Occasionally a patient with Munchausen syndrome may inject epinephrine to produce symptoms suggestive of pheochromocytoma. Serum chromogranin A is released along with catecholamines and should be elevated in true pheochromocytoma. Other inconsistencies may be detected, but the patient will often deny and resist the diagnosis.


Clinical findings associated with excess epinephrine:

(1) headache

(2) tremor

(3) tachycardia

(4) hypertension


Findings that may suggest factitious disease:

(1) history of anxiety, depression or drug abuse

(2) close contact with health care (self, friend or relative)

(3) evidence of self-injection

(4) history of factitious disease

(5) history of multiple previous physicians, hospitalizations and/or surgery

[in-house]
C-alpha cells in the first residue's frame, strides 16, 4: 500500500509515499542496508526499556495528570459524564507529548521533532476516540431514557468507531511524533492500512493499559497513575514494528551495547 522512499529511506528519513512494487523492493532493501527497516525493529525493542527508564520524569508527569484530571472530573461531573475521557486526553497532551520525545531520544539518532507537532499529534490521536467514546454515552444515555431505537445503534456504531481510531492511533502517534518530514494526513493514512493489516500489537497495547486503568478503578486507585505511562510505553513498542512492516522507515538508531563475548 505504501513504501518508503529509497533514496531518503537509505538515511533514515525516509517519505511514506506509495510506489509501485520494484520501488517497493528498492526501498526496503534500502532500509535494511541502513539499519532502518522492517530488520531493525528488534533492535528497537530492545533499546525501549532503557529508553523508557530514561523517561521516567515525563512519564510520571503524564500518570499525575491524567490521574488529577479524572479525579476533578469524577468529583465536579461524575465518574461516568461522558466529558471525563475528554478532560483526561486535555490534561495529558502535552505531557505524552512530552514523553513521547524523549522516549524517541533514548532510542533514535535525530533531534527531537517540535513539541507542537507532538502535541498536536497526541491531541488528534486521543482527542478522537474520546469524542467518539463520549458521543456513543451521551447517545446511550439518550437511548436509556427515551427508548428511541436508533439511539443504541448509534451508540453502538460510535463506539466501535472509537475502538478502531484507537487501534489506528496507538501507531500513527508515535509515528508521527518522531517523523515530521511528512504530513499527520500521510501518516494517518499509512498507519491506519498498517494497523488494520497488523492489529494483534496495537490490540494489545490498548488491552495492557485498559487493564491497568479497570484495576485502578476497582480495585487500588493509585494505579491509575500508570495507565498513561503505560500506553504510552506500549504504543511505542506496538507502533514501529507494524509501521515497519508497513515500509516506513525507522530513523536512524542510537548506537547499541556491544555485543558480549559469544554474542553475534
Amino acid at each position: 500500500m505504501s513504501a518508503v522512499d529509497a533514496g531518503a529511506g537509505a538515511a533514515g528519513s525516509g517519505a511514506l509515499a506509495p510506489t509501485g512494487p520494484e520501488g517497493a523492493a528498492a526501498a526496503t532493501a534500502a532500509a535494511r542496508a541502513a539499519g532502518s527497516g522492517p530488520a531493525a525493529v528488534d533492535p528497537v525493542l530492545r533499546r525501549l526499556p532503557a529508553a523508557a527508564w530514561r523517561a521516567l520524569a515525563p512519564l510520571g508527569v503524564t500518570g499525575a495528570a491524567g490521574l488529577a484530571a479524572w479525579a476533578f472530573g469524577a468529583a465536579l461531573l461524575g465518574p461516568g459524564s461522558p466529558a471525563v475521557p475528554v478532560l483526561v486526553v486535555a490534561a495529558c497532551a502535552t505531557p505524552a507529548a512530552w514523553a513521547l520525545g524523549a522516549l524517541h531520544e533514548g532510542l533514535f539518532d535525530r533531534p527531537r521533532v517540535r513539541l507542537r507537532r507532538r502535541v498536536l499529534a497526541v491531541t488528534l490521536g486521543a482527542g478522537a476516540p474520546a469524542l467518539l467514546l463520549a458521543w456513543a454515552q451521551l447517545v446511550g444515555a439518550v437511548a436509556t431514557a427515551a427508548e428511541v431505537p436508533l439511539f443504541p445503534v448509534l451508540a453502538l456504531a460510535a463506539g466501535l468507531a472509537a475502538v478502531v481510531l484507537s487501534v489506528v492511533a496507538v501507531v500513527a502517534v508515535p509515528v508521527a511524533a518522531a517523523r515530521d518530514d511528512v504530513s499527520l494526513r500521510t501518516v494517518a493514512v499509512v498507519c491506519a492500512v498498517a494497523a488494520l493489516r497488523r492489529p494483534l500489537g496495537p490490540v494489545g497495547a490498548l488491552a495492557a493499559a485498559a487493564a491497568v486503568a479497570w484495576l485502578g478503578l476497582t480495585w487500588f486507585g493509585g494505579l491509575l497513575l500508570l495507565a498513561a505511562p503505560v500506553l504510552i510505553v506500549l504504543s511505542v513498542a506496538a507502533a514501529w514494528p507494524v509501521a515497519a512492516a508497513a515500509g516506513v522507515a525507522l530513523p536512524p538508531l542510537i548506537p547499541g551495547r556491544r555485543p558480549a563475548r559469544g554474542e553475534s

Laboratory findings:

(1) elevated serum levels of epinephrine

(2) serum levels of epinephrine vary markedly between different samples

(3) normal serum norepinephrine levels

(4) normal clonidine suppression test

(5) normal serum chromogranin A levels

(6) increased urinary epinephrine levels

(7) low to normal urinary norepinephrine and catecholamine metabolite levels


Imaging studies:

(1) The adrenal glands show a normal size on CT or MRI scans.

(2) A scan with 131-metaiodobenzylguanidine (131-MIBG) is normal.


Differential diagnosis:

(1) A pheochromocytoma that only secretes epinephrine.

(2) Extra-adrenal pheochromocytoma (10% of pheochromocytomas).


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